Plan ahead to ensure your pets are cared for after your death

By Robert Lamb, Director & Caitlyn Wessels, Graduate Law Clerk at Hillhouse Legal Partners
| 3 min. read

Key takeaways

  • Although most people see their pets as part of the family, pets are legally property and should be included in a Will. 
  • Usually pets will be inherited by the residuary beneficiary of their owner’s Will or by the next of kin, when there is no Will.
  • If there is no one who can take on the care of your pets after your death, some charities run programs that rehome pets after their owner’s death. 

Most people see their pets as part of the family but when it comes to the legalities of ensuring they are well cared for after your death, legally pets are property.

Usually pets will be inherited by the residuary beneficiary of their owner’s Will or by the next of kin when there is no Will.

To ensure that your pets are properly cared for after your death, you should consider the following possibilities: 

  • Gift your pets to a specific person with a non-binding statement of wishes for your pets. This list may include details of your pets’ medical conditions, temperament, dietary restrictions, favourite toys, favourite places and/or walk schedules.
  • Gift your pets to a specific person with a sum of money or establish a trust under your Will to ensure there is sufficient money for your pets’ lifetime needs such as accommodation, food and vet bills.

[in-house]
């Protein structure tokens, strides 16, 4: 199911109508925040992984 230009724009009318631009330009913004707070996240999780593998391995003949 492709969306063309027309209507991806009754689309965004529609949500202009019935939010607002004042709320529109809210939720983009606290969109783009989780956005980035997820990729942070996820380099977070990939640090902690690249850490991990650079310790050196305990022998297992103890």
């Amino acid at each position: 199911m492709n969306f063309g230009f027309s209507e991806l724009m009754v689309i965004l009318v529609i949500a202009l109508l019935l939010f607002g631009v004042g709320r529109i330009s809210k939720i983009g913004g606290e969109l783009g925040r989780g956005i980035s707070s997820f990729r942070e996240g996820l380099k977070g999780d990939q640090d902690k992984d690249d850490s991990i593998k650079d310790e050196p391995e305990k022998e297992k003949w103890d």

• Of course, you should contact the person you are considering naming to inherit your pets and ensure they want to take care of them and would be able to undertake that care as you would want.
  • If there is no one who can take on the care of your pets after your death, some charities such as the RSPCA run programs that rehome pets after their owner’s death.  If you choose this as an option, it is usual to leave a sum of money to the charity that undertakes this service. 
  • You may also wish to leave a contact list of people such as neighbours or friends who can access your pets in an emergency. You should also tell your attorney under your Power of Attorney how your pets should be cared for if you are not be able to do it.

If you need any advice on preparing  your Will, the expert team at Hillhouse Legal Partners is available to help. Contact your usual Hillhouse Legal Partners expert on 07 32201144 or at [email protected].

The information in this blog is intended only to provide a general overview and has not been prepared with a view to any particular situation or set of circumstances. It is not intended to be comprehensive nor does it constitute legal advice. While we attempt to ensure the information is current and accurate we do not guarantee its currency and accuracy. You should seek legal or other professional advice before acting or relying on any of the information in this blog as it may not be appropriate for your individual circumstances.